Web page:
[iv] Nicoletti, Michael, “Opium production and distribution: Poppies, profits and power in Afghanistan” (2011).

[v] Alissa Rubin and Matthew Rosenberg, The New York Times, U.S. Efforts Fail to Curtail Trade in Afghan Opium. (05/26/12).

[vi] Nicoletti, Michael, “Opium production and distribution: Poppies, profits and power in Afghanistan” (2011).

[vii] Stratfor, Russia: Heroin and a Bleak Demographic Picture, http://www.stratfor.com/sample/analysis/russia-heroin-and-bleak-demographic-picture (3/12/2009).

[viii] Ellen Barry, The New York Times, Russia, Plagued by Heroin Use, to Press U.S. on Destroying Afghan Poppy Crops. http://www.nytimes.com/2009/09/23/world/europe/23russia.html?_r=0 (9/22/09).

[ix] Carnegie Endowment for International Peace, Russia’s Demographic Crisis, http://www.carnegieendowment.org/2012/01/26/russia-s-demographic-crisis/9aml

[x] Heineman Jr., Ben W., The Atlantic, In Russia, A Demographic Crisis and Worries for a Nation’s Future. http://www.theatlantic.com/international/archive/2011/10/in-russia-a-demographic-crisis-and-worries-for-nations-future/246277/

[xi] Ellen Barry, Russia, The New York Times, Plagued by Heroin Use, to Press U.S. on Destroying Afghan Poppy Crops.

[xii] Stratfor, Russia: Heroin and a Bleak Demographic Picture. (3/12/09)

[xiii] Stratfor, Russia: Heroin and a Bleak Demographic Picture. (3/12/09)

[xiv] Carnegie Endowment for International Peace, Russia’s Demographic Crisis. (1/26/2011).

A Century of (Western) Geopolitics

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When discussing the history, scope, and effectiveness of geopolitical theories The Geographical Pivot of History by Sir Halford Mackinder is the definitive starting point (for the western world). It is a remarkable departure from the sea-based theories of political power that previous works of geopolitics had revolved around in the 18th and 19th centuries and according to Mackinder, was due to the fact that (in 1902), “we are for the first time in a position to attempt, with some degree of completeness, a correlation between the larger geographical and the larger historical generalizations.”  This seminal work gives several accounts of the geographical effects on the developing balance between land and sea power, empires and raiders, and aspects of continental rivalries.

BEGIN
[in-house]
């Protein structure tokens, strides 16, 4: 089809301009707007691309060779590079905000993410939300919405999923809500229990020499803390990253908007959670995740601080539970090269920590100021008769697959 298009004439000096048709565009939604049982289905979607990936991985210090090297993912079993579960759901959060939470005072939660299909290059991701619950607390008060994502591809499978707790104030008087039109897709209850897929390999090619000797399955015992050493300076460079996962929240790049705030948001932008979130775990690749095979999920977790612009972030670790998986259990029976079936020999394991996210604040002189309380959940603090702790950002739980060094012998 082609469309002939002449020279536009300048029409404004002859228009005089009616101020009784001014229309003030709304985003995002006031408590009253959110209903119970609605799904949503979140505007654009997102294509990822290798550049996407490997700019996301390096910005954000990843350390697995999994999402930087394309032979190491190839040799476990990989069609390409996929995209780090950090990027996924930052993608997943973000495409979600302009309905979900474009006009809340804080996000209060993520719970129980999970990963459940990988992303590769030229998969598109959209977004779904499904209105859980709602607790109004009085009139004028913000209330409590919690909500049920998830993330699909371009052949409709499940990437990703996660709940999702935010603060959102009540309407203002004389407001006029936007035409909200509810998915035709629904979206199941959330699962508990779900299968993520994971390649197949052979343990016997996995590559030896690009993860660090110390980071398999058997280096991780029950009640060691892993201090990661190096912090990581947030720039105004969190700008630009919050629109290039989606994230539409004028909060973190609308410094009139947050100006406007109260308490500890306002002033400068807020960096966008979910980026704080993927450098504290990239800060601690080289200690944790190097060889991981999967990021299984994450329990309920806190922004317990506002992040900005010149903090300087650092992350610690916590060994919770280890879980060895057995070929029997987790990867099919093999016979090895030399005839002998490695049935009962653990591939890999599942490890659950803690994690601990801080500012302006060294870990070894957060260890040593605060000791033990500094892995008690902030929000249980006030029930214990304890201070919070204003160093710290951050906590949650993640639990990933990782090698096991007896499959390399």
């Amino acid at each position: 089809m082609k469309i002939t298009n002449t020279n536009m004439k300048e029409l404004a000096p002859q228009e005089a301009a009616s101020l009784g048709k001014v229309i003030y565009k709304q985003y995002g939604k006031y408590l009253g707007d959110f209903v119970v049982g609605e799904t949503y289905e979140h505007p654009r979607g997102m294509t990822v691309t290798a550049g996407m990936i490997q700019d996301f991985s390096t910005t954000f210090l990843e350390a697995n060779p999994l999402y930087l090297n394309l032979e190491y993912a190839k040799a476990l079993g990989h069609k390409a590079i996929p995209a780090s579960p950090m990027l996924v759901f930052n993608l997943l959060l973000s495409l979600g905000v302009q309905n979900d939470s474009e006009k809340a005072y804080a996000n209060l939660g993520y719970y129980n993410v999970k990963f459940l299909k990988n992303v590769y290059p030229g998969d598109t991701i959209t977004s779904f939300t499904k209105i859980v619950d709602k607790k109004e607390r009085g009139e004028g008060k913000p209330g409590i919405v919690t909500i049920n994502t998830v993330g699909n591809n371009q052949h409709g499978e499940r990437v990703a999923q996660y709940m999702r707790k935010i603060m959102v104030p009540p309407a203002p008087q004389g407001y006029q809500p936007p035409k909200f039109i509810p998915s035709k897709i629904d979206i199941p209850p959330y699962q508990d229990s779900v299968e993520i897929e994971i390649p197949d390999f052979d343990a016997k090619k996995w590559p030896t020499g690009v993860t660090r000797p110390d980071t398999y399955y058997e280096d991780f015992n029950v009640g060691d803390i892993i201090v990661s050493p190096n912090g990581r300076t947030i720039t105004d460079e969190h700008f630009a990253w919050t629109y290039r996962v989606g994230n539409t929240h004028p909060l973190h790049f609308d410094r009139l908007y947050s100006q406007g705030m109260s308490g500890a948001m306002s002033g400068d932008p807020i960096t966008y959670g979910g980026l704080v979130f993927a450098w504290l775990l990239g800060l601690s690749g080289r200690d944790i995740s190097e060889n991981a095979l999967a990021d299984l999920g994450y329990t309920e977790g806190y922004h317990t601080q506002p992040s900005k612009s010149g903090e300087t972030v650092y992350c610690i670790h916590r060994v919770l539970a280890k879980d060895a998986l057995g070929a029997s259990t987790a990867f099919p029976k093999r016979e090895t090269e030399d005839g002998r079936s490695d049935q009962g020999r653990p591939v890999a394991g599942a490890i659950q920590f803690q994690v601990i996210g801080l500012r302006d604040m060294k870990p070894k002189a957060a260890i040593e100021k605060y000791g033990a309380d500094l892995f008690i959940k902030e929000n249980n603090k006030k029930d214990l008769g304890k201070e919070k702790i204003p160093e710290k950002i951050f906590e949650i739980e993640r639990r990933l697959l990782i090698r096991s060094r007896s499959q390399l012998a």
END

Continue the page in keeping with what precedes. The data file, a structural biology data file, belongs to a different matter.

Mackinder refers to the Eurasian continent as the “world-island” that contains two-thirds of the world’s population. He asks the reader to consider “Europe and European history as subordinate to that of Asia and Asiatic history” since the history of Europe is characterized as “the outcome of the secular struggle against Asian invasion.”  For over a thousand years horsemen from Asia traversed the broad region between the Caspian Sea the Ural Mountains to strike at the European peninsula. Opposing these invaders shaped the history of Europeans (Russians, Germans, French, Italians, and Byzantine Greeks) as the horsemen’s lack of mobility was exposed in the forests and mountains. Their power base was the steppe lands, or Central Asia.

Halford Mackinder was a geographer and this is a work that puts an emphasis on the historical scope of political geography. In the first portion Mackinder admits “My concern is with the general physical control, rather than the causes of universal history.” He then identifies the defining nature of certain geographic relationships, particularly the “Pivot” or “Heartland” area of Eurasia, in the later portion. He asks “Is not the pivot region of the world’s politics that vast area of Euro-Asia which is inaccessible to ships, but in antiquity lay open to the horse-riding nomads, and is to-day about to be covered with a network of railways?” This area is landlocked and possesses no waterways to the ocean. The north is hedged by a sub-arctic forest and it is surrounded by mountains or the inland Caspian Sea to the south, east, and west. This region features a broad steppe-land that is easily traversed and this favored the mobility of the steppes’ horsemen. Throughout history this is where the territory of empires ended and began.

Outside of the Pivot area is the marginal or inner crescent, which is part continental and part oceanic and beyond that is the outer crescent, which is entirely oceanic. To the south, east, and west of the heartland lie what Mackinder called the “marginal regions” of the inner crescent which he divided into four geographic areas. Asia possesses two of these regions that he called monsoon lands (China and India) that are each angled away from each other, one to the north and one to the south. Europe and the “lands of the five seas” or Middle East are the other two regions surrounding the pivot. These geographic regions coincide with the spheres of influence of the four major religions: Buddhism, Hinduism, Islam, and Christianity.